However certain power sources only deliver a certain Ampere level. Real life examples:
* weak batteries
* solar panels
* Power over ethernet.
These benefit from the ability of an LC 2nd order input filter to smooth the Ampere waveform to a flat level so it never goes above power supply specs. It does require effort to select proper L C R values.
On the same subject..The attached (LTspice and PNG's) shows a Buck converter with a feedback loop bandwidth of 10kHz
being fed by an input filter with cut
-off frequency of 15.9kHz.
The Buck is perfectly stable, with no problems even after full load to noLoad transient
and vice versa.

This demo's that the VicorPower App Note stipulation that the Input Filter fco should
be below the SMPS's Crossover frequency is inaccurate.

As such, why have they stated this?

After all, if the Buck's bandwidth is 10kHz, then it wont even be able to "see" any resonance at 15.9kHz... why would this be important? The Buck's input impedance will no longer be negative above 10kHz.

Surely as long as the Buck's input impedance is greater than the input filter's output impedance (as
"seen" from the Buck"), -and this over all frequencies equal to or less than the Buck's
crossover frequency....then all will be well?
[not yet attached due to server error]
Hi, again on SMPS inut filters...
We are doing a Buck with 24Vin, 13Vout, 450kHz, 15A out.

The 24Vin is provided by whatever the customer connects there…we don’t know. As such our input filter is five 1210, 10uF, 50V MLCC’s, with three 470uF electrolytic capacitors. The electro’s only have 0.5A ripple rating, so we don’t want much of the ripple getting pulled from them. (There is a total of 6A ACrms ripple current)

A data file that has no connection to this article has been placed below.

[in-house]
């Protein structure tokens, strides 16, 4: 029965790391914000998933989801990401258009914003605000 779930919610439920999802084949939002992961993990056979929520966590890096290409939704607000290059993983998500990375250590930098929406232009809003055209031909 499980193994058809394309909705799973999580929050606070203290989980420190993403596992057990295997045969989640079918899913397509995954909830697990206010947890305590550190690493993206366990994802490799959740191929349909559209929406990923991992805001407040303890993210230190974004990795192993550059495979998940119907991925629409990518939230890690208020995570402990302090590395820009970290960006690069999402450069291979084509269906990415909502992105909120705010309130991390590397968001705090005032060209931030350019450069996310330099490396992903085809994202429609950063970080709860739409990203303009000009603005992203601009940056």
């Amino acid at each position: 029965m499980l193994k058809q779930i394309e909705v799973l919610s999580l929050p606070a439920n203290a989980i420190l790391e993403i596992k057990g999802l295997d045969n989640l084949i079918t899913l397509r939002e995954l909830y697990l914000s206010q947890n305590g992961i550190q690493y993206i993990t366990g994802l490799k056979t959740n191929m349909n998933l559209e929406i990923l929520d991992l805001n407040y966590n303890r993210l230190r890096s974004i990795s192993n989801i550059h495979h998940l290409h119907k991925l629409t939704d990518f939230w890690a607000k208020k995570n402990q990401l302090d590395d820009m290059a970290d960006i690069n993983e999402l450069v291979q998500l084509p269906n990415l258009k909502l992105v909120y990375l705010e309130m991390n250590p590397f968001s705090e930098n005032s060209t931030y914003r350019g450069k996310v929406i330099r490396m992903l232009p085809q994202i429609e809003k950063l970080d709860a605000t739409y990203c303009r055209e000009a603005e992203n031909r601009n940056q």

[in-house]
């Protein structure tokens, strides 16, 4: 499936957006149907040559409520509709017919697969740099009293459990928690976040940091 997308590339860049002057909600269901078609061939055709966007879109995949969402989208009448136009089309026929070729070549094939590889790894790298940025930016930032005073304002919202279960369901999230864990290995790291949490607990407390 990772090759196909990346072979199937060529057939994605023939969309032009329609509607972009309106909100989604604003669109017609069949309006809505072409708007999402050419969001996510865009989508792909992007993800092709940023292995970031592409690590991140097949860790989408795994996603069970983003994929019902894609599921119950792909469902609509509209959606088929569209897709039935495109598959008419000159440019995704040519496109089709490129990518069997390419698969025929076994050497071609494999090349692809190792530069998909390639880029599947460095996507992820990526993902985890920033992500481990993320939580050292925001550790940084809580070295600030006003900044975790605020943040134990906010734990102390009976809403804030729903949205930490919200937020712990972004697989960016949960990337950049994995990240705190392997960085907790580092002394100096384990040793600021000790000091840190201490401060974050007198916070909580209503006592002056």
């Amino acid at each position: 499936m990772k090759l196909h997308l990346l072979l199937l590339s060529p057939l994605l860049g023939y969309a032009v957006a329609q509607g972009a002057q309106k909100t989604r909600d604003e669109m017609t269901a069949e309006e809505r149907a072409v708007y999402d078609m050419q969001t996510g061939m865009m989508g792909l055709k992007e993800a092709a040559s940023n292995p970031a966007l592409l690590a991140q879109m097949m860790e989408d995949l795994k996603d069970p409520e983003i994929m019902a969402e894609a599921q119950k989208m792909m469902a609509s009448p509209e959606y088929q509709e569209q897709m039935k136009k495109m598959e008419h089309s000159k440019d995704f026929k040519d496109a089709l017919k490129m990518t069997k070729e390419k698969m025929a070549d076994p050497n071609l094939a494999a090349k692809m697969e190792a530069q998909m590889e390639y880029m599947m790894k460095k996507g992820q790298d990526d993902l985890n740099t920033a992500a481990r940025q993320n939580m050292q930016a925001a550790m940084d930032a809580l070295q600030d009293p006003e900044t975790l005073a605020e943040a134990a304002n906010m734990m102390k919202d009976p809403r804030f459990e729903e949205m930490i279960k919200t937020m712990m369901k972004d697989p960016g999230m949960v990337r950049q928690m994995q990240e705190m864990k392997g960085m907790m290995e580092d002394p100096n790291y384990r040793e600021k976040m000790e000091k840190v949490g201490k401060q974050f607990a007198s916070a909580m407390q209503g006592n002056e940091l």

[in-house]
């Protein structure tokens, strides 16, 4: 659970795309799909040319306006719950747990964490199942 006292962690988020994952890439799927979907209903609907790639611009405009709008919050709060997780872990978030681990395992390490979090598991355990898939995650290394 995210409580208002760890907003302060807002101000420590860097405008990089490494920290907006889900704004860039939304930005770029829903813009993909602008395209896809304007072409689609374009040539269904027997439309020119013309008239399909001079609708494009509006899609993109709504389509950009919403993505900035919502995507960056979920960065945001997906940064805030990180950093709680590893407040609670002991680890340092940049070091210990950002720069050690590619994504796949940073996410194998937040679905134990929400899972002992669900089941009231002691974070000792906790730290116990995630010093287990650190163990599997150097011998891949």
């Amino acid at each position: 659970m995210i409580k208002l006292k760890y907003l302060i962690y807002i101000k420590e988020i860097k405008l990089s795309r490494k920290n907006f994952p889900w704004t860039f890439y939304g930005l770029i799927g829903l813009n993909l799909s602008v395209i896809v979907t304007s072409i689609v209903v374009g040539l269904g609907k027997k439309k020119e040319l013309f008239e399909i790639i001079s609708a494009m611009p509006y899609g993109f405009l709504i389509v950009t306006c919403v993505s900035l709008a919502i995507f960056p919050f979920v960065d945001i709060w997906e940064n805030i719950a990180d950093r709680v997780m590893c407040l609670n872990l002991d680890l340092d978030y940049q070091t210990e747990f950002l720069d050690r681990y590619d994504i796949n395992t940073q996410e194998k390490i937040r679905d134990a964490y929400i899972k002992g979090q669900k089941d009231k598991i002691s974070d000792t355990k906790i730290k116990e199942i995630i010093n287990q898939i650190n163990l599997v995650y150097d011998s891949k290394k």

There is a 1uH filter inductor upstream of this.

(The electro’s are for damping, and each has a 330mR resistor placed in series with it).

Obviously we always need to keep the input filter’s output impedance approx. ten times less than the buck’s Zin at frequencies less than the loop crossover frequency……and of course, have no idea what input supply the customer may connect. (it may have an LC output filter with big L and small C for all we know…and thence we would need the highly damped input filter.)

Anyway, we know that the ripple current will divide between the MLCC’s and electro’s downstream of the 1uH inductor (very little ripple gets passed the 1uH). It will divide according to the capacitor impedances. The thing is, if we measure impedance of the electro’s using a frequency analyzer…how do we know that the CLR circuit that we find, will be similar in all batchs of this electro?

Hi Please may i add the following, on the subject of big filters being needed even for high frequency SMPS...

The pointlessness of high switching frequency DCDC SMPS:

We are doing a DCDC Buck SMPS, 24Vin to 12Vout at 300W.

We could do it at say 500kHz switching frequency and so we only need a few 10’s of uF at the input filter, (with a 4x electro as a damper) and even less at the output. -So a very small solution…or is it?....

…Well, yes, if, that is, you are supplying it from a typical lab power supply with a huge output capacitor, and the load is just a resistor.

However, if you are selling it to the general PSU market, and your customers could supply it from a multitude of different sources, and may connect loads to it which may have up to several mF of input capacitance, or more…then you certainly cannot get away with such small filter capacitor banks, and , in fact, you would have been better off just choosing a lower switching frequency like 100kHz or so. -Your solution would likely be no bigger despite the lower switching frequency.

This is because in order to be able to handle the connection of large capacitance loads to the output, you need to have the output capacitor bank on the actual SMPS being relatively large. Also, at the input, maybe the source will have a big output inductor, and small capacitor downstream of that, and so your PSU will need an input filter comprising a relatively large input capacitor bank, so as to avoid input filter instability when the source gets connected.

As such, why do we always see encouragement of high switching frequency solutions.? They have more switching losses, and often , cannot be made much smaller than a lower frequency solution.